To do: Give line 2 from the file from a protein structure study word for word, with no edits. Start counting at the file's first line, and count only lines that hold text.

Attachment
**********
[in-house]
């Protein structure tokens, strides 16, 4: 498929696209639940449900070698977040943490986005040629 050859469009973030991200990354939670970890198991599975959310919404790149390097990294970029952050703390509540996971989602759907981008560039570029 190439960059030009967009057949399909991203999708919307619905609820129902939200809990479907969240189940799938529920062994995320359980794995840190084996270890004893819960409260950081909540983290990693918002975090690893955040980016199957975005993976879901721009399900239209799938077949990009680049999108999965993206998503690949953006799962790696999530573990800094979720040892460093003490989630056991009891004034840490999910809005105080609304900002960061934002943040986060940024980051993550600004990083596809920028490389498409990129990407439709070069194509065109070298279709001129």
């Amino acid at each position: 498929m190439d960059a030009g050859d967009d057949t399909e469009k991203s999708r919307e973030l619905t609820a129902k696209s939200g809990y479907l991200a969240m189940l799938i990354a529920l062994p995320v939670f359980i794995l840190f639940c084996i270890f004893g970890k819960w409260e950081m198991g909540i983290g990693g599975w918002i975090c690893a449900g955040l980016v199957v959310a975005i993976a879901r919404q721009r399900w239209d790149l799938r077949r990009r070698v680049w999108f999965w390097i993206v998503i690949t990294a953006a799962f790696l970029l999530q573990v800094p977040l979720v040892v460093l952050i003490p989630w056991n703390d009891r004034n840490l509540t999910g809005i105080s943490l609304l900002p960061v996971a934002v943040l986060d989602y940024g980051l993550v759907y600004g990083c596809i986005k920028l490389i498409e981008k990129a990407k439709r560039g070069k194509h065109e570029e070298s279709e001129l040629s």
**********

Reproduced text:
């Protein structure tokens, strides 16, 4: 498929696209639940449900070698977040943490986005040629 050859469009973030991200990354939670970890198991599975959310919404790149390097990294970029952050703390509540996971989602759907981008560039570029 190439960059030009967009057949399909991203999708919307619905609820129902939200809990479907969240189940799938529920062994995320359980794995840190084996270890004893819960409260950081909540983290990693918002975090690893955040980016199957975005993976879901721009399900239209799938077949990009680049999108999965993206998503690949953006799962790696999530573990800094979720040892460093003490989630056991009891004034840490999910809005105080609304900002960061934002943040986060940024980051993550600004990083596809920028490389498409990129990407439709070069194509065109070298279709001129």